Ilene C. Wasserman
ICW Consulting Group
Think about this … how many times a week do you find yourself asking someone: Where are you from? This question seems innocuous. And it may be — in some contexts. In other contexts, it might land as a bit offensive — or as some might say, a micro-aggression.
As we desire to connect with others in our every day interactions, the rules for what creates connections and what may disrupt connection are not clear. Just this week, we were hosting a family for a Friday night dinner. In our tradition, Friday night dinners are a ritual we observe to pause from the routines of the work week. to welcome the Sabbath. At the last minute, an old friend of theirs wrote to say he was visiting from out of town. We were happy to include him.
David, the visitor from out of town, arrived a few minutes before our friends. Our conversation took off without pause. It began with the question: Where are you from? I knew he lived in Austin, Texas, but I detected a different region from his accent. In a flash, he was sharing his genealogy. He was born and raised in Colombia. His parents settled there after escaping the pogroms in Russia. Short of sharing all the details of our conversation, I noted the familiar pattern that often takes place among Jews of a certain age. We locate each other. Were your parents holocaust survivors? Or were your grandparents immigrants from somewhere in eastern Europe? What historical tragedy were they escaping? Ah… you are from South America. Ashkenazim or Sephardim? Do you trace your family tree to the Inquisition?
In these contexts, the question: Where are you from? is one that forms connections. It locates us in a shared narrative that dates back 50 years; 100 years; 500 years; 3000 years. It fosters a sense of belonging.
In another context, however, not so much! For people who are non-white, (and that may include people who have some ancestors who came from Africa, Asia) or who have a non-US sounding accent, that question is a statement that places you as “the other” or an outsider. Recently, I heard Amand Girioharadas, the New York Times journalist, speak about this question. The question may be asked with the best of intentions. But when the answer doesn’t satisfy the person posing the question… when the response is a repetition of the question with the addition of the word really (as in where are you really from), the intention of connection becomes anything but.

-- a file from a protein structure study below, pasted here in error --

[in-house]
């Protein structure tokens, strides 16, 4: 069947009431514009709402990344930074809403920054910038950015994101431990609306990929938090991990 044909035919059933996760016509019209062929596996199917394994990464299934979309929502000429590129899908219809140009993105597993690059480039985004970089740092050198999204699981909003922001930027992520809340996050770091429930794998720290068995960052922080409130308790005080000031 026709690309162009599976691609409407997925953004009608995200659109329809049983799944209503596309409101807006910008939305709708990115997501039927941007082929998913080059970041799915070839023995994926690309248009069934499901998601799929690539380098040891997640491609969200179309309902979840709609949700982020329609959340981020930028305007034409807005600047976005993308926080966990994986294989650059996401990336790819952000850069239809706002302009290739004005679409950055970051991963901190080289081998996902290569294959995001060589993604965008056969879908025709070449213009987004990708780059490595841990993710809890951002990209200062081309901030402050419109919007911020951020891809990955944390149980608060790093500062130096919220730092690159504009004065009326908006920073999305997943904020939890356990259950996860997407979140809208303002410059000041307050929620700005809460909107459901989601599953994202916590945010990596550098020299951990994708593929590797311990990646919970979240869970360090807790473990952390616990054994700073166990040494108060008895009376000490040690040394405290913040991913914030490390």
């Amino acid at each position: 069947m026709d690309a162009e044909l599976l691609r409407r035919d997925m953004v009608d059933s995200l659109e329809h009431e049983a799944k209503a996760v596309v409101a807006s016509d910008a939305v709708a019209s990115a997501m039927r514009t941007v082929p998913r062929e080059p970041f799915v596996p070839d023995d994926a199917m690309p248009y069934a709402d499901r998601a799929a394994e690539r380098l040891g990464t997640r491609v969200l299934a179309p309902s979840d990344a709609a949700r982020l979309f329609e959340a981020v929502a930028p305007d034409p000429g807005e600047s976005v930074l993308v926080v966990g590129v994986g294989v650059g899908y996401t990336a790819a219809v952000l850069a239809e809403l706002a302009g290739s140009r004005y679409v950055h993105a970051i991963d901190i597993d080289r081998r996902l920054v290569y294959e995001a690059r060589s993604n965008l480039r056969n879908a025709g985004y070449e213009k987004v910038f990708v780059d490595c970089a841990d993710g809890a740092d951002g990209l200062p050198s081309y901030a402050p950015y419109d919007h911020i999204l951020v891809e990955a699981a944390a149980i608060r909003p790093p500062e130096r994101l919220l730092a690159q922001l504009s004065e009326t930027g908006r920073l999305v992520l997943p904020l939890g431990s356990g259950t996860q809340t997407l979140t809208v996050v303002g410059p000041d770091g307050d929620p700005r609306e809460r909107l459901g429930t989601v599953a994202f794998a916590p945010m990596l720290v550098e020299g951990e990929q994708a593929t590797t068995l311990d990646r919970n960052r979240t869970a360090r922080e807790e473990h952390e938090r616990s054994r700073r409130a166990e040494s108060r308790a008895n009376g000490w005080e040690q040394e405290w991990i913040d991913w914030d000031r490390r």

Derald Sue writes about microaggressions as: “brief, everyday exchanges that send denigrating messages to certain individuals because of their group membership.”? He describes microaggressions as generally happening below the level of awareness of well-intentioned members of the dominant culture. Different from overt, deliberate acts of bigotry, such as the use of racist epithets, people who enact episodes of microaggressions often intend no offense and are unaware they are causing harm.?
So imagine his response when he encountered this very question from someone following one of his lectures. A person attending the lecture approached his with great enthusiasm and appreciation for what he had learned. And this person then asked: “Where are you from?” “Berkeley”, Dr. Sue responded. “No, I mean where are you really from?”
When I began working with organizations who were interested in looking at issues of diversity and Inclusion at the workplace, nearly 30 years ago, we talked about intent versus effect. Good intentions were important to acknowledge, particularly because the idea that people of ‘good will’ were not aware that they were participating in episodes that had an impact far different from their intent was painful to swallow. In todays social interactions, intent and effect are more apparent partners in defining the narratives we are weaving together.
So, sometimes asking people where they’re from is connecting, and sometimes it does the opposite. And sometimes even with the same person it could be different depending on how you ask and how you respond to their answer. I am reminded that it is not about getting it right; it is about paying attention to what we are making together to make the next moment better.
Next time I feel inclined to ask someone where they are from, I think I am going to try this:
“I am interested in knowing more about you. What is important to you? Tell me your story.”